Men's Volleyball Heads Into EIVA Championship Matches
At this time last year, the Harvard men’s volleyball team had finished its season at the bottom of the EIVA standings with no hopes of competing for a championship. The team managed to win its last game, though, and hoped for the best in the coming season.
That victory turned out to be a sign of good things to come. One year later, the No. 15 ranked Crimson (18-5, 10-4) enters the EIVA conference championship as the No. 2 seed. The team will compete for the eleventh EIVA championship and first NCAA bid in program history.
A championship would cap off one of the finest seasons in Harvard history. This marks the first year since 1995 that the team has recorded 18 wins in a season. The Crimson also holds the lowest number of losses in a season since 1993.
The team’s 18 wins mark a career high for head Coach Brian Baise, who was named the EIVA Coach of the Year earlier in the week. Harvard heads to the conference tournament for the second time in his career and the first since 2009.
In addition to Baise’s honors, three members of the team earned All-Conference nods. Senior outside hitter Matt Jones and freshman outside hitter D.J. White were awarded first team EIVA distinctions, while sophomore setter Rob Lothman earned second team honors.
The honors are well deserved. Jones’s 3.8 kills per game rank second in the conference and tenth in the nation. His .43 service aces per set also sit at tenth in the nation and fourth in the conference
White is fifth in the conference and 14th in the nation in hitting percentage, of which he has averaged .326 per game.
But according to Baise, the Crimson’s staunch defense has been the story of the year.
“We noticed early on in the year that the teams we were playing were hitting far above their season average when we played them,” Baise said. “So we we’re obviously not doing things that we had to. About halfway through the a season it became clear for us to beat some of the top tier teams and to go out to California and compete, we needed to improve our defense. Part of that has been blocking, part of it is our libero Chris Gibbons, and the back row has worked hard. And I think those things together have made the difference.”
Harvard will need its strong defensive play on Thursday, when the competition begins at No. 1 Penn State’s home court. The team will play third-seeded George Mason (12-16, 8-6) in the opening game of the tournament.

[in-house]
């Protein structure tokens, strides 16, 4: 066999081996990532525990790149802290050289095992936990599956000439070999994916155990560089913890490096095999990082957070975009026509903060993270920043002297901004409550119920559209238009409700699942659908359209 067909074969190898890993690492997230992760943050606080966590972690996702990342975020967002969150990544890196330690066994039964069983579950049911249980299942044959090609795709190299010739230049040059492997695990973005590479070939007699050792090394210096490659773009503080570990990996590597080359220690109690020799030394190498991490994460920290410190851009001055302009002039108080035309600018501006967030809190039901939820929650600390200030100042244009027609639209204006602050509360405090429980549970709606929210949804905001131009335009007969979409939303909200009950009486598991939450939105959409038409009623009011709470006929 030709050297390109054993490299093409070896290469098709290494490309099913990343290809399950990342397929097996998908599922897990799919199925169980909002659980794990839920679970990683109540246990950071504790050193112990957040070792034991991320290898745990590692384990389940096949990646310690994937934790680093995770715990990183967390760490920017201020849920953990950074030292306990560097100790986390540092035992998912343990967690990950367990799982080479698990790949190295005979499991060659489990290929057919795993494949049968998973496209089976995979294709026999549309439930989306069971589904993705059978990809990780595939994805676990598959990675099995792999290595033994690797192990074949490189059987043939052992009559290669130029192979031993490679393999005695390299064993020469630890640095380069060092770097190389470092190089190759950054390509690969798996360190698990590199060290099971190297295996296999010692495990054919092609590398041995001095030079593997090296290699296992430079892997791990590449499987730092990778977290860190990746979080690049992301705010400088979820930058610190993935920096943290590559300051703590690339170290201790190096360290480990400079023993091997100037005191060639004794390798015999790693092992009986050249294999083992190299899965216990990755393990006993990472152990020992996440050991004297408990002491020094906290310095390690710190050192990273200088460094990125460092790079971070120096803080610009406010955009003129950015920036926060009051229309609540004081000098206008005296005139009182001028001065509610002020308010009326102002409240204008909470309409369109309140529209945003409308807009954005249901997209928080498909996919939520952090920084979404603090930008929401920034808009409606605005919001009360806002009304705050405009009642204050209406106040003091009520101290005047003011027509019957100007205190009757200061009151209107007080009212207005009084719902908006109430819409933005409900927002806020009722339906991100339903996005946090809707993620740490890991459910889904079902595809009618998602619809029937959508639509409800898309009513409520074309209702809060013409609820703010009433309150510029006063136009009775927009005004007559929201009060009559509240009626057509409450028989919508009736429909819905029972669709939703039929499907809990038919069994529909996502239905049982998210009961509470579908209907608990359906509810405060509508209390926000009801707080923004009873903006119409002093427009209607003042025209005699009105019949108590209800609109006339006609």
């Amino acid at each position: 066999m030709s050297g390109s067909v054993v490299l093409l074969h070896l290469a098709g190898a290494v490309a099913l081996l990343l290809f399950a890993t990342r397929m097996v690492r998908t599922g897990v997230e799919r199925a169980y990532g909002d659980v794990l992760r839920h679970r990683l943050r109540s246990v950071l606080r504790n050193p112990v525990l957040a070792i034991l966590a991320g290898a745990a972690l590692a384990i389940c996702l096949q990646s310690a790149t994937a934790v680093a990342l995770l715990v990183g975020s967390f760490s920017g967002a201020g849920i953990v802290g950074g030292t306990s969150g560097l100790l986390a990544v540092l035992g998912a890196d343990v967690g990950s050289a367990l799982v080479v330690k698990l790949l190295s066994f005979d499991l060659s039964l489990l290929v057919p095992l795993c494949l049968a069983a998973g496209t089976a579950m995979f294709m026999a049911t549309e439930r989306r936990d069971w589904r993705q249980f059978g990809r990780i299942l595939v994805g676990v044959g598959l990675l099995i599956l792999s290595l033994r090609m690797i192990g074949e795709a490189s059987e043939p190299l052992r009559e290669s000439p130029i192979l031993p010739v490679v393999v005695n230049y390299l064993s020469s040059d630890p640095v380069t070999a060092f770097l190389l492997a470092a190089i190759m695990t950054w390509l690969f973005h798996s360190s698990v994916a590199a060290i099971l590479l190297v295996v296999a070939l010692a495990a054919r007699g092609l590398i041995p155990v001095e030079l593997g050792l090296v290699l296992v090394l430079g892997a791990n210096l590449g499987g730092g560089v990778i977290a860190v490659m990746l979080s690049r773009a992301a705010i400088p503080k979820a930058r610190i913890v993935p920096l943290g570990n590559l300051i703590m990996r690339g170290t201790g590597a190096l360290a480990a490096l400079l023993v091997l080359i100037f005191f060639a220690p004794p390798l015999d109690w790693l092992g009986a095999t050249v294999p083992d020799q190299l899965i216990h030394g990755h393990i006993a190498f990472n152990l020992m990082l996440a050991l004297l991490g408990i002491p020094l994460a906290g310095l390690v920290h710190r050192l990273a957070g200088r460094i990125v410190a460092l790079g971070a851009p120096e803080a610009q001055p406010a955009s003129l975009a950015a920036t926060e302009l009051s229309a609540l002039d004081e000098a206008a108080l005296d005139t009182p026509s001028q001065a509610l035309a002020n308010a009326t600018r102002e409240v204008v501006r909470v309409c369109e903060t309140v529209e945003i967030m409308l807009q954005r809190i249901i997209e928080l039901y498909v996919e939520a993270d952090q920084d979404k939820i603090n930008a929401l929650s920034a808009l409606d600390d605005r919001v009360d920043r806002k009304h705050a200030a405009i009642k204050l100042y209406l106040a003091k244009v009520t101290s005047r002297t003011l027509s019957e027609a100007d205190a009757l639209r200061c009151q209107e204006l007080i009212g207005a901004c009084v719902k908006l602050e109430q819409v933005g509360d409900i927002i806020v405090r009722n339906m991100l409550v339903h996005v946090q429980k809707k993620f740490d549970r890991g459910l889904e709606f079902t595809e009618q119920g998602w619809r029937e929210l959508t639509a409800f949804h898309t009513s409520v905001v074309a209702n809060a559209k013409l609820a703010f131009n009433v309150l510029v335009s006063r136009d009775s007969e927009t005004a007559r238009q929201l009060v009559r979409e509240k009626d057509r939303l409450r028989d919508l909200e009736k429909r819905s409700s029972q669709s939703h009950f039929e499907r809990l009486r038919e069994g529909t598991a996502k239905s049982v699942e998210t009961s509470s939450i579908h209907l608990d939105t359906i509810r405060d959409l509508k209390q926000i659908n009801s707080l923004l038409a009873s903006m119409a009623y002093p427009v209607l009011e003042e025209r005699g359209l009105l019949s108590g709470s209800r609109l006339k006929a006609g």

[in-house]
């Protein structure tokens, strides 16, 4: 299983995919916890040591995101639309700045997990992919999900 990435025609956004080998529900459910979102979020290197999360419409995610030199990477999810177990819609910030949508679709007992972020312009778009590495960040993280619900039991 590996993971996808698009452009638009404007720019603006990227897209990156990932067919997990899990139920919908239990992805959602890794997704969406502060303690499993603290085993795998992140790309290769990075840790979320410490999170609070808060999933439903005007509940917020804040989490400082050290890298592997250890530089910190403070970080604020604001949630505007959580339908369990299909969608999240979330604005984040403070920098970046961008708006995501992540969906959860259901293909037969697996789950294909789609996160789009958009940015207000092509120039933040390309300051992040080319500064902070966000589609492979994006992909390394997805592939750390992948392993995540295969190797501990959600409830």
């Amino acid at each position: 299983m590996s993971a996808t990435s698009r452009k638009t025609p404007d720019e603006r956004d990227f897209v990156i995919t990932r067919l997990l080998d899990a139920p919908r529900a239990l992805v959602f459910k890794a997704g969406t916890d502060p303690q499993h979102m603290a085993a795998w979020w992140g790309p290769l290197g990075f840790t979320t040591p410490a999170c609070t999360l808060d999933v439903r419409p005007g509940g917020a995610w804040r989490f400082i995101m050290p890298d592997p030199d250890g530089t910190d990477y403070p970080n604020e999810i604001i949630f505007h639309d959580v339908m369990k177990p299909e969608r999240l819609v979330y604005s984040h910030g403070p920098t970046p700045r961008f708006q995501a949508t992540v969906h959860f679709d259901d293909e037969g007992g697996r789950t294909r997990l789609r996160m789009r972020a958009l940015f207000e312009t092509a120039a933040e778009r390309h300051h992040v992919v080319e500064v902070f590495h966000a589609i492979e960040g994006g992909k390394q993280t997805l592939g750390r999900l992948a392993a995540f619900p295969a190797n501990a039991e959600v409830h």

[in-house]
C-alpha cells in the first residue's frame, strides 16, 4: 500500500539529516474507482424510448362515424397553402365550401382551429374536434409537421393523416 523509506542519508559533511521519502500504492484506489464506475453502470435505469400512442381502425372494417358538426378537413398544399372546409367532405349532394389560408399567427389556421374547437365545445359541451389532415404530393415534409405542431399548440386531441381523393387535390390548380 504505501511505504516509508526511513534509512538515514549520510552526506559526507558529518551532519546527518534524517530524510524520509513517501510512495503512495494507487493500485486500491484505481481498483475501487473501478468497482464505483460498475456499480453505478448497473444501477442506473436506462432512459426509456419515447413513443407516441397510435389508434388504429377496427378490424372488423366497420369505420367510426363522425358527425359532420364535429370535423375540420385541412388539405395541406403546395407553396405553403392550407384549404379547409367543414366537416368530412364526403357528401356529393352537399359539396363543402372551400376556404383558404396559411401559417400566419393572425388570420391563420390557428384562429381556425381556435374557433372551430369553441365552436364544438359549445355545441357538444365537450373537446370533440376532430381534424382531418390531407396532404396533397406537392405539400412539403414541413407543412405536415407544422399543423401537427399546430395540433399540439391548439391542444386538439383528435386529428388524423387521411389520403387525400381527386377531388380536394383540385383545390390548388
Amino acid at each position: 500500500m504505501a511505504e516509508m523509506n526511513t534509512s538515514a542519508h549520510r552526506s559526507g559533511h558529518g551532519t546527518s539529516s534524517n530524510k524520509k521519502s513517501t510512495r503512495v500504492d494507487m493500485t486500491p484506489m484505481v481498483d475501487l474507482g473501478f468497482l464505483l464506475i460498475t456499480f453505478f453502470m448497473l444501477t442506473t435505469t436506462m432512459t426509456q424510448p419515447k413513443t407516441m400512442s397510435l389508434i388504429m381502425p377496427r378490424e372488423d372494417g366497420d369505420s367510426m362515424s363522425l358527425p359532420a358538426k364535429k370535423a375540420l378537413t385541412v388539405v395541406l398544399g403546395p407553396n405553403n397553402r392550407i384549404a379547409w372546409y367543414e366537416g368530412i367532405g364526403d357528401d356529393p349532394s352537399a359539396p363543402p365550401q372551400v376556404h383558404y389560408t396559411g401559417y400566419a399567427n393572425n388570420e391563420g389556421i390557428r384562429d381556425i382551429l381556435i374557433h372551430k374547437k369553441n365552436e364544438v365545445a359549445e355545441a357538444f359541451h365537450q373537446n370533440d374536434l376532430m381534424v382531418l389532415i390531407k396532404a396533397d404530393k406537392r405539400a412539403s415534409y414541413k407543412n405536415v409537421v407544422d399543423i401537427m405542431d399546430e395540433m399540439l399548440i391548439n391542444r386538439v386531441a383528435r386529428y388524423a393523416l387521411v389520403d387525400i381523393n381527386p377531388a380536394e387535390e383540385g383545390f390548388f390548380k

The Crimson has split the season series with George Mason. On Feb. 10, Harvard fell to the Patriots in three straight sets at home at the Malkin Athletic Center. The team exacted its revenge in March, when it beat George Mason, 3-2, in Manassas, Virginia.
It will take a strong game from the Crimson to get out of the first round.
“We have to have a good serving game,” Baise said. “The first time we played them we didn’t serve as tough as we need to. Their offense was strong and got real tough to stop. The second time we went down there, we served tough and played better defense, which has gotten better throughout the season. I think to beat them we need to have a good night blocking. We can’t let their hitters have too many easy kills. In addition, we need to be able to handle their serves.”
If the Crimson defeats George Mason on Thursday night, it will move on to Saturday’s championship game. There, Harvard will face the winner of the Penn State (21-5, 14-0) and Princeton (13-9, 7-7) game.
Penn State, the eighth ranked team in the country, is the overwhelming favorite. The Nittany Lions dominated the Crimson on Feb. 17, when they beat Harvard in three straight sets. But the rematch was a different story. After going up two sets in the second time facing Penn State, the Crimson could not close out the match. The Nittany Lions clawed out of its deficit to take the remaining sets and the match.
“We try to take it one game at a time, but I think if we have a game against Penn State, we’re going to be real motivated,” Lothman said. “I think its similar to our California trip last year: we were a little awe stricken and weren’t quite on our game. Then, we came back a year later and we played a lot better. Against Penn State, the first two times, we were a little hesitant and didn’t fully believe in ourselves. But now we’re ready. We’ll get them if we get another shot.”